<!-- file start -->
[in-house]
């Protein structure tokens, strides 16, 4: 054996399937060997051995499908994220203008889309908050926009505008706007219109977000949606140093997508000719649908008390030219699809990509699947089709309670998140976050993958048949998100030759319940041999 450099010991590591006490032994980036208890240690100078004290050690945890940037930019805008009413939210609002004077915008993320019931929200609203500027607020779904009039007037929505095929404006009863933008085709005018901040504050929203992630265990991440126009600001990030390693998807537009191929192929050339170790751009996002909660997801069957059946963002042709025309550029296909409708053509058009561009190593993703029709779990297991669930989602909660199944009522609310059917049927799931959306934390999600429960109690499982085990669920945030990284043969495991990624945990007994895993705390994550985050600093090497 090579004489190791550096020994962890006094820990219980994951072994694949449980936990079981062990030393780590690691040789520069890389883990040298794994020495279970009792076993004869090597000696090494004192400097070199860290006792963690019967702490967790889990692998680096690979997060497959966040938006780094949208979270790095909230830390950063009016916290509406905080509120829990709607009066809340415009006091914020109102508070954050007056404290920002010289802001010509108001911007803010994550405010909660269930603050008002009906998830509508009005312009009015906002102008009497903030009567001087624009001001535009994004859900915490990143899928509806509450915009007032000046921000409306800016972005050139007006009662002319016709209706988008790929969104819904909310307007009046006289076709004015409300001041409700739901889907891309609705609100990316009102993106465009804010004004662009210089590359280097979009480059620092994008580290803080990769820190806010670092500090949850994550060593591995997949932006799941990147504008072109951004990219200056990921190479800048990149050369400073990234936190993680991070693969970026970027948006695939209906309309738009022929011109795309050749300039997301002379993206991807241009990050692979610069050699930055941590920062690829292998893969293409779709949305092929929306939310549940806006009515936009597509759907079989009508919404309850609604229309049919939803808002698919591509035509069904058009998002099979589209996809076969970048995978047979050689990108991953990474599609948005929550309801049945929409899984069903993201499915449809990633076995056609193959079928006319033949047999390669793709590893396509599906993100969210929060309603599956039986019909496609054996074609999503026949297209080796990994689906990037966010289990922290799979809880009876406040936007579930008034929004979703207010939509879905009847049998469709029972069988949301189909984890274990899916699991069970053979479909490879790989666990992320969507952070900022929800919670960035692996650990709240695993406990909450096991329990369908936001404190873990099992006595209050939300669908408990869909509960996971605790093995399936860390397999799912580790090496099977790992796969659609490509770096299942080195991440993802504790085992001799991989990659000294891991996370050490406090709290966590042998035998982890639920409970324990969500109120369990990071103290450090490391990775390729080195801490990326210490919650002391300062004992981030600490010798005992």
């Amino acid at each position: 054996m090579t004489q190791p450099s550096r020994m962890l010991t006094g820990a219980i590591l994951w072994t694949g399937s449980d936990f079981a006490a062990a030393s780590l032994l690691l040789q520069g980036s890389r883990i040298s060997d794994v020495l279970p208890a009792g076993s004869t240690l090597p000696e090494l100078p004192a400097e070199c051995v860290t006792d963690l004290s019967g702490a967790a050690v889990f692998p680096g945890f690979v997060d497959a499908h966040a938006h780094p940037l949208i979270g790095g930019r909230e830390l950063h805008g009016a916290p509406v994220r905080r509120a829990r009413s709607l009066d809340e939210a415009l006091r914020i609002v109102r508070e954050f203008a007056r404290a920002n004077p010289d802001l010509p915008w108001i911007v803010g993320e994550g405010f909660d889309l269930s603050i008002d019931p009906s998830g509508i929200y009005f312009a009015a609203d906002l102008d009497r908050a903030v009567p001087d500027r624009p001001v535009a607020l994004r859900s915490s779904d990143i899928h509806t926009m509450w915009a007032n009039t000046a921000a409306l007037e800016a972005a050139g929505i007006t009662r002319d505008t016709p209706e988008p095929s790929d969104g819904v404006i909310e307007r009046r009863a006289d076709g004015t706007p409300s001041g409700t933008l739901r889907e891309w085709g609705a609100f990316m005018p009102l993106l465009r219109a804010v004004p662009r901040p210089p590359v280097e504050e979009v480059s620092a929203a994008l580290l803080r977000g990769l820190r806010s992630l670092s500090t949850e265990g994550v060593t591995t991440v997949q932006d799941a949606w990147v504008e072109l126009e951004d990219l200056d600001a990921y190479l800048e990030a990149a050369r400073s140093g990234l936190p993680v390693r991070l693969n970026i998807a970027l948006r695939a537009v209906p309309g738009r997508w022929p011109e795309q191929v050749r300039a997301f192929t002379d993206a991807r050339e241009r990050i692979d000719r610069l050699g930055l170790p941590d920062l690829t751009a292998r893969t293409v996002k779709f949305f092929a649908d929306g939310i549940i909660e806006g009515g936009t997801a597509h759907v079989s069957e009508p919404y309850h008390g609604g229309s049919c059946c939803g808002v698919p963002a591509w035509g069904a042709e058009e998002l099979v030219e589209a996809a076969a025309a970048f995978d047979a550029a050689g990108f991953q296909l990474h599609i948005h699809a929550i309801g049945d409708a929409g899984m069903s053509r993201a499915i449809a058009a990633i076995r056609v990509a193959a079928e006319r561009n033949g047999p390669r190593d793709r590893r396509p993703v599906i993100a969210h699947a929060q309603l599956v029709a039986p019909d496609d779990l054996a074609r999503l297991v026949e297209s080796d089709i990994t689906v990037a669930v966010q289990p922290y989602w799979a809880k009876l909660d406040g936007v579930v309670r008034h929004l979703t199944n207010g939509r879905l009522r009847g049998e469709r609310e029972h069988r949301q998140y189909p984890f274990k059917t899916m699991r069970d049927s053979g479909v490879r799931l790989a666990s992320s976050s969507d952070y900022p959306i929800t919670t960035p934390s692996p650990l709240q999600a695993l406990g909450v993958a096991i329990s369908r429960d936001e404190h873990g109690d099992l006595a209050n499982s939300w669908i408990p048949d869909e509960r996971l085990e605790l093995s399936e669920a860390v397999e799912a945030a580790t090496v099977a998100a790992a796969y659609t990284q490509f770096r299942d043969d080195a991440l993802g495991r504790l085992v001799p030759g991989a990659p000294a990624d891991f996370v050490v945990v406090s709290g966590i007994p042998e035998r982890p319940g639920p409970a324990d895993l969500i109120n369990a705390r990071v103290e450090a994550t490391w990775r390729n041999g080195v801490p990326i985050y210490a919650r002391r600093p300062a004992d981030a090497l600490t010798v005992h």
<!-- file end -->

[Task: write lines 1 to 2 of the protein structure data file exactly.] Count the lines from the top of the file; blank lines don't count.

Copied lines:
[in-house]
């Protein structure tokens, strides 16, 4: 054996399937060997051995499908994220203008889309908050926009505008706007219109977000949606140093997508000719649908008390030219699809990509699947089709309670998140976050993958048949998100030759319940041999 450099010991590591006490032994980036208890240690100078004290050690945890940037930019805008009413939210609002004077915008993320019931929200609203500027607020779904009039007037929505095929404006009863933008085709005018901040504050929203992630265990991440126009600001990030390693998807537009191929192929050339170790751009996002909660997801069957059946963002042709025309550029296909409708053509058009561009190593993703029709779990297991669930989602909660199944009522609310059917049927799931959306934390999600429960109690499982085990669920945030990284043969495991990624945990007994895993705390994550985050600093090497 090579004489190791550096020994962890006094820990219980994951072994694949449980936990079981062990030393780590690691040789520069890389883990040298794994020495279970009792076993004869090597000696090494004192400097070199860290006792963690019967702490967790889990692998680096690979997060497959966040938006780094949208979270790095909230830390950063009016916290509406905080509120829990709607009066809340415009006091914020109102508070954050007056404290920002010289802001010509108001911007803010994550405010909660269930603050008002009906998830509508009005312009009015906002102008009497903030009567001087624009001001535009994004859900915490990143899928509806509450915009007032000046921000409306800016972005050139007006009662002319016709209706988008790929969104819904909310307007009046006289076709004015409300001041409700739901889907891309609705609100990316009102993106465009804010004004662009210089590359280097979009480059620092994008580290803080990769820190806010670092500090949850994550060593591995997949932006799941990147504008072109951004990219200056990921190479800048990149050369400073990234936190993680991070693969970026970027948006695939209906309309738009022929011109795309050749300039997301002379993206991807241009990050692979610069050699930055941590920062690829292998893969293409779709949305092929929306939310549940806006009515936009597509759907079989009508919404309850609604229309049919939803808002698919591509035509069904058009998002099979589209996809076969970048995978047979050689990108991953990474599609948005929550309801049945929409899984069903993201499915449809990633076995056609193959079928006319033949047999390669793709590893396509599906993100969210929060309603599956039986019909496609054996074609999503026949297209080796990994689906990037966010289990922290799979809880009876406040936007579930008034929004979703207010939509879905009847049998469709029972069988949301189909984890274990899916699991069970053979479909490879790989666990992320969507952070900022929800919670960035692996650990709240695993406990909450096991329990369908936001404190873990099992006595209050939300669908408990869909509960996971605790093995399936860390397999799912580790090496099977790992796969659609490509770096299942080195991440993802504790085992001799991989990659000294891991996370050490406090709290966590042998035998982890639920409970324990969500109120369990990071103290450090490391990775390729080195801490990326210490919650002391300062004992981030600490010798005992």